11. Hi Janet, glad to see that you have finally moved and settling in! It takes awhile indeed to get things sorted in a new place but you’ll eventually get there. And something to look forward to, getting stuck in with gardening. And wow, what a view! And yay for Cameron! Glad to know you got to keep him and he’s looking so well too :)

    1. Hi guys, we are continually forgetting where we put X, but know we found a really good place for it… The only place this doesn’t happen is the shed, which is fabulous! We really have landed on our feet, still feel a bit as if we are on holiday to be honest, will take a while for it to sink in that we are here for keeps.

  12. Welcome to your new home; …and that view, there is jsut something so wonderful about a sea view. I suspect it will bring salty wind but who cares, you’ll cope with it. Pauline’s right about waiting and actually I think you will manage to wait to see, even if you begin removing the things you hate. I’m really looking forward to seeing it all. Christina

    1. Hi Christina, there will be lots of “wait and see” combined with some removals and new plantings where e.g. spotted laurel offends the eye! It is one case where my poor health issues actually work in my favour, as I can’t just charge in and tear stuff up as perhaps I might have done years ago! And particularly in the front I need time to get the feel of what I want to do there. Mostly I am trying to work out where to plant raspberries and set up my veg beds, which should keep me quiet for a while…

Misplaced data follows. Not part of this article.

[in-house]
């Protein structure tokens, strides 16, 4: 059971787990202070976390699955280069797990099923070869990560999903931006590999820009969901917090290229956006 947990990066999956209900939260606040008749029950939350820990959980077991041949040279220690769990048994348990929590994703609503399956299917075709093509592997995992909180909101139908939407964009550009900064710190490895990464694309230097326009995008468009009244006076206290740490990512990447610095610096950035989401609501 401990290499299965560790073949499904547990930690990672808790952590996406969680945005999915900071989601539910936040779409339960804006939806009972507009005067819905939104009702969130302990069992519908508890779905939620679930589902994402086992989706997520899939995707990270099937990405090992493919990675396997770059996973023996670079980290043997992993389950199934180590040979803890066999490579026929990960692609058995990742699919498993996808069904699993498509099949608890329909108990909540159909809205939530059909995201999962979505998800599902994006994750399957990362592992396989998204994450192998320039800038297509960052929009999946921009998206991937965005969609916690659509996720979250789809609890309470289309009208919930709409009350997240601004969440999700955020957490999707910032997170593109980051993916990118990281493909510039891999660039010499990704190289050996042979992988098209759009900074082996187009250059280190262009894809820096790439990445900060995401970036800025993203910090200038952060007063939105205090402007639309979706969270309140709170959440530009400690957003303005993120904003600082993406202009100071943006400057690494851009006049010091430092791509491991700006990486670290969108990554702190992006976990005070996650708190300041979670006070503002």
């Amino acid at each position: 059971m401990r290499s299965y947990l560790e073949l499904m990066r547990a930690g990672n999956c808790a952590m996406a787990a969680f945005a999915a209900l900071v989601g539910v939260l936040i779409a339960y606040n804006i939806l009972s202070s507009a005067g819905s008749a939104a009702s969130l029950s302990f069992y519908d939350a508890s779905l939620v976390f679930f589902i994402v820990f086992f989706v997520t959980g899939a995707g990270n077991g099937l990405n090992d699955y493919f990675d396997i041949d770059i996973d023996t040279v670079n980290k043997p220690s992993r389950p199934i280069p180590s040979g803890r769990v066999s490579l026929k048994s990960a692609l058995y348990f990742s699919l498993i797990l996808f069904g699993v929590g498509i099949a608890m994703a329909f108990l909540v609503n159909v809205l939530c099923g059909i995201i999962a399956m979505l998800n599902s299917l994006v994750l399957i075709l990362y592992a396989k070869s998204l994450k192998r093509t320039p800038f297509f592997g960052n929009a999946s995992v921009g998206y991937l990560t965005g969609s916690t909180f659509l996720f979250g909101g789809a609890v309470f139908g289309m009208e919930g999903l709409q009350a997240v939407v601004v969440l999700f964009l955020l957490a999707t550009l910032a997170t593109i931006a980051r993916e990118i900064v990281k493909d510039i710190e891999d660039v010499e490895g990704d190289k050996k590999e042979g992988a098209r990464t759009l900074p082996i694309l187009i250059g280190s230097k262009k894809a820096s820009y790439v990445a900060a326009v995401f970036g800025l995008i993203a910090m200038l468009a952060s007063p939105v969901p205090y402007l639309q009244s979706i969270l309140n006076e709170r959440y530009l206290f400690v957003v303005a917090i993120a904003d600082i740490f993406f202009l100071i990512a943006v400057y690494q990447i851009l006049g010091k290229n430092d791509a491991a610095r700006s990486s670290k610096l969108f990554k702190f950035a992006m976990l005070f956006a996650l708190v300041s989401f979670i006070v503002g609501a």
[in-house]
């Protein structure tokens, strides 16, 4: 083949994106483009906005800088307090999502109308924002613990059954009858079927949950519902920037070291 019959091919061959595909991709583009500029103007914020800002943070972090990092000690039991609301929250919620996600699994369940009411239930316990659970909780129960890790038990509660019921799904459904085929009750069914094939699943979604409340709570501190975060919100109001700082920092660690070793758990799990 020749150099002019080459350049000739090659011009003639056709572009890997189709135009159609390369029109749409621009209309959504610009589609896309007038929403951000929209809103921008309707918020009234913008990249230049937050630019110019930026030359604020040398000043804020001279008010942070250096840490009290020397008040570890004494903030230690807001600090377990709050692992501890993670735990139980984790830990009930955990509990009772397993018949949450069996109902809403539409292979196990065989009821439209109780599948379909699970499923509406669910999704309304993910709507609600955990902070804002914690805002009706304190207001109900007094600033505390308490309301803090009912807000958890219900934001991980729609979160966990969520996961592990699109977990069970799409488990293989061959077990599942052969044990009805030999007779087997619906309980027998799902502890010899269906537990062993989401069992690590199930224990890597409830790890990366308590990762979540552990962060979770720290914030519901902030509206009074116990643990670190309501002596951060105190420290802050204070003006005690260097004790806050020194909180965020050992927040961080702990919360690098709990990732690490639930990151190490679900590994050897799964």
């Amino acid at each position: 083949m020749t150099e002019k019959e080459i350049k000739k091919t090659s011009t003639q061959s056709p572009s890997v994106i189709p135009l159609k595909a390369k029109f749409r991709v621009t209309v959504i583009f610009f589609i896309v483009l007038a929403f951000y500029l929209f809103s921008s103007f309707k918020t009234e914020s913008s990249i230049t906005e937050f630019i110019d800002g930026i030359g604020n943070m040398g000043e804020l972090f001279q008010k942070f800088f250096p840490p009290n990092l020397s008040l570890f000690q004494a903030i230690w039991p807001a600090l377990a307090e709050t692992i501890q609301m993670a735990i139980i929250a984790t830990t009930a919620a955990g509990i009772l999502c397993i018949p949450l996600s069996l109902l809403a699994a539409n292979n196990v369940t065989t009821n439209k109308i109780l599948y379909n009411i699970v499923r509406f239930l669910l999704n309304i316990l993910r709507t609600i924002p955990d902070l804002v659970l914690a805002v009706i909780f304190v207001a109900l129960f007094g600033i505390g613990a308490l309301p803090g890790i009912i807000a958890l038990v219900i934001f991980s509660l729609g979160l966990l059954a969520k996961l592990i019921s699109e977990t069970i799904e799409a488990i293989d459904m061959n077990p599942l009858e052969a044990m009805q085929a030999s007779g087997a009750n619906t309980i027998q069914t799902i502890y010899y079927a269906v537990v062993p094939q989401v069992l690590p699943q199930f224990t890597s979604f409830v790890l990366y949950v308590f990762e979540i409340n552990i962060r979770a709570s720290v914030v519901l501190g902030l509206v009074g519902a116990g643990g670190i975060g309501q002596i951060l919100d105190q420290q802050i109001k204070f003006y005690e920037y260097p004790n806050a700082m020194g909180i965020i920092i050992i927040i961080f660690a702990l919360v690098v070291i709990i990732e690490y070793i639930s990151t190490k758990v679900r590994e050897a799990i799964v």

13. What part of the country are you in now – it looks stunning scenery. I am so jealous of your view. Personally I think you should keep the raised round bed for as long as possible to remind you of where you started from – only joking!!

    1. Hah! You are just jealous of my circle bed – I look forward to you describing creating your own ;-) We are in Cemaes Bay on Anglesey, wild and wonderful and so much quieter (and cheaper!) than Devon and Cornwall.

  14. I’m glad to move went well. One of the conundrums of modern life is why does connecting up the internet take so long.

    My dream is to live by the sea. I come from Cornish fishing village stock and I’m convinced in it’s in my blood, well that’s my story anyway. ;) so I am rather jealous of that view you now have.

    I’ve just done a post on taste in the garden and some aspects of your new garden would certainly fit in well with it. I agree with the slate island bed and pieris going. Never liked pieris.

    I’m so looking forward to following the progress of your new garden.

    1. Oh good, another pieris hater! Goodness, if you come from a Cornish fishing village you must really long for the sea. I grew up in the midlands, about as far from the sea as you could get, but have always loved it, just the glimpse of it fills me with joy. We came on holiday to Anglesey most years, camping, so in a sense coming to live here feels like coming home.